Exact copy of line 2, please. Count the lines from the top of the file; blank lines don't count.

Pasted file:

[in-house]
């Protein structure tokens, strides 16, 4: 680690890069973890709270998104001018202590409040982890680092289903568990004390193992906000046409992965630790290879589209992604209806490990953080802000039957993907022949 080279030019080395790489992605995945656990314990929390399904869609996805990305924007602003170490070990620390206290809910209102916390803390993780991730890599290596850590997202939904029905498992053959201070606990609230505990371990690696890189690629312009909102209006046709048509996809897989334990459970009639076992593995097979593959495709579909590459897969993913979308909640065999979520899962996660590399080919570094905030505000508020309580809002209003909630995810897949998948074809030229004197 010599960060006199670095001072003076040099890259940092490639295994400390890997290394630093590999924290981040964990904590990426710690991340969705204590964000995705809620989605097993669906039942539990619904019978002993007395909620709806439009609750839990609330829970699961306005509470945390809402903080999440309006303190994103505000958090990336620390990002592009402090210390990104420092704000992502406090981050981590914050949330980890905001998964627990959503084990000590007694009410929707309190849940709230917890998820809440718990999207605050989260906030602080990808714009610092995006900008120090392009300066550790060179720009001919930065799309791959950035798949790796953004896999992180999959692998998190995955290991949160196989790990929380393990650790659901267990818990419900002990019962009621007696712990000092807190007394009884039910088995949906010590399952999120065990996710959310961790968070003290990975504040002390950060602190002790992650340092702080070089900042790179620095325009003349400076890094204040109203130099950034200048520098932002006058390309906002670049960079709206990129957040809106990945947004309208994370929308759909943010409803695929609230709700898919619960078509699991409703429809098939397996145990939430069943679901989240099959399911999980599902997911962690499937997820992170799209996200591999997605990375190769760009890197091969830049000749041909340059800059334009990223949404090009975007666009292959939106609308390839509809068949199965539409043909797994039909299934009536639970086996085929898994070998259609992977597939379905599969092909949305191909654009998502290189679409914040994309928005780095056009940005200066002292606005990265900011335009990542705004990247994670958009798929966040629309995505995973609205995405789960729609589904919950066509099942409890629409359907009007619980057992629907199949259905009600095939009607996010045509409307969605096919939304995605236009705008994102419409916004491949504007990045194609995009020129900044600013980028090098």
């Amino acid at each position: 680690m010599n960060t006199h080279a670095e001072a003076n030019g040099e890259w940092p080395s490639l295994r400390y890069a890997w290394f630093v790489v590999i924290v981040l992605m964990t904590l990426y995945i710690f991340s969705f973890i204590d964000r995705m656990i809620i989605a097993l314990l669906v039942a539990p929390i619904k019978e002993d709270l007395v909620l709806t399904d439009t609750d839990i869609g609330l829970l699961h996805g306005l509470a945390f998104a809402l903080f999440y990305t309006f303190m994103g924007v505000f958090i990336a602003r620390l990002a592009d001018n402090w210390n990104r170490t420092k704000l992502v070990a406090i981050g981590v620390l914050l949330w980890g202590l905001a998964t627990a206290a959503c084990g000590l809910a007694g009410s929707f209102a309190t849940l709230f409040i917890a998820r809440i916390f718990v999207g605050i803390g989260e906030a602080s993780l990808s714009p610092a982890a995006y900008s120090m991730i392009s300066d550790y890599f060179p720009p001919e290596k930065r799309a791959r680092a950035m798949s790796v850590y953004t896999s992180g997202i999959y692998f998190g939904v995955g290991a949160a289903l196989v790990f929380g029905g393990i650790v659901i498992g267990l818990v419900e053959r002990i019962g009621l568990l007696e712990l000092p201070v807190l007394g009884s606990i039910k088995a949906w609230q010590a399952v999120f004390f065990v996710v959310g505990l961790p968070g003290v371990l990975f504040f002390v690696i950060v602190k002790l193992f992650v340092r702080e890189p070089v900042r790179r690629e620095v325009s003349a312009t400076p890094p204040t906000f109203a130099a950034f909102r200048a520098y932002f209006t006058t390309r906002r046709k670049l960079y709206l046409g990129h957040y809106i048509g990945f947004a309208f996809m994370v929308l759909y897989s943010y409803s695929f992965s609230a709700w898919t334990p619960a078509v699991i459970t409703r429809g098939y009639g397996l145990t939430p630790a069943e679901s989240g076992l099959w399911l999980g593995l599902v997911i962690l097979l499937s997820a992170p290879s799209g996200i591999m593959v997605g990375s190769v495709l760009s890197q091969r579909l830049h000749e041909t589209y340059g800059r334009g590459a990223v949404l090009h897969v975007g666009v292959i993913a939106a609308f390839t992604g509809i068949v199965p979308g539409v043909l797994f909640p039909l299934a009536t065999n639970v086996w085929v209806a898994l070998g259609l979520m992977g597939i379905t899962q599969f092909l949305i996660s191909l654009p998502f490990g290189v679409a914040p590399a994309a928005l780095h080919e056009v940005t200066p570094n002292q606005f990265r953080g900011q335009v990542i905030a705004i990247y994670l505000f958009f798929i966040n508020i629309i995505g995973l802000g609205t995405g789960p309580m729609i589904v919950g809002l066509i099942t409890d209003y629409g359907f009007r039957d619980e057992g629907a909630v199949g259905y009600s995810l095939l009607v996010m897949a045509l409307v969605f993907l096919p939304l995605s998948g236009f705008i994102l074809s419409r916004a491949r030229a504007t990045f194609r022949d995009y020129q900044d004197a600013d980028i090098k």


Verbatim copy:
């Protein structure tokens, strides 16, 4: 680690890069973890709270998104001018202590409040982890680092289903568990004390193992906000046409992965630790290879589209992604209806490990953080802000039957993907022949 080279030019080395790489992605995945656990314990929390399904869609996805990305924007602003170490070990620390206290809910209102916390803390993780991730890599290596850590997202939904029905498992053959201070606990609230505990371990690696890189690629312009909102209006046709048509996809897989334990459970009639076992593995097979593959495709579909590459897969993913979308909640065999979520899962996660590399080919570094905030505000508020309580809002209003909630995810897949998948074809030229004197 010599960060006199670095001072003076040099890259940092490639295994400390890997290394630093590999924290981040964990904590990426710690991340969705204590964000995705809620989605097993669906039942539990619904019978002993007395909620709806439009609750839990609330829970699961306005509470945390809402903080999440309006303190994103505000958090990336620390990002592009402090210390990104420092704000992502406090981050981590914050949330980890905001998964627990959503084990000590007694009410929707309190849940709230917890998820809440718990999207605050989260906030602080990808714009610092995006900008120090392009300066550790060179720009001919930065799309791959950035798949790796953004896999992180999959692998998190995955290991949160196989790990929380393990650790659901267990818990419900002990019962009621007696712990000092807190007394009884039910088995949906010590399952999120065990996710959310961790968070003290990975504040002390950060602190002790992650340092702080070089900042790179620095325009003349400076890094204040109203130099950034200048520098932002006058390309906002670049960079709206990129957040809106990945947004309208994370929308759909943010409803695929609230709700898919619960078509699991409703429809098939397996145990939430069943679901989240099959399911999980599902997911962690499937997820992170799209996200591999997605990375190769760009890197091969830049000749041909340059800059334009990223949404090009975007666009292959939106609308390839509809068949199965539409043909797994039909299934009536639970086996085929898994070998259609992977597939379905599969092909949305191909654009998502290189679409914040994309928005780095056009940005200066002292606005990265900011335009990542705004990247994670958009798929966040629309995505995973609205995405789960729609589904919950066509099942409890629409359907009007619980057992629907199949259905009600095939009607996010045509409307969605096919939304995605236009705008994102419409916004491949504007990045194609995009020129900044600013980028090098």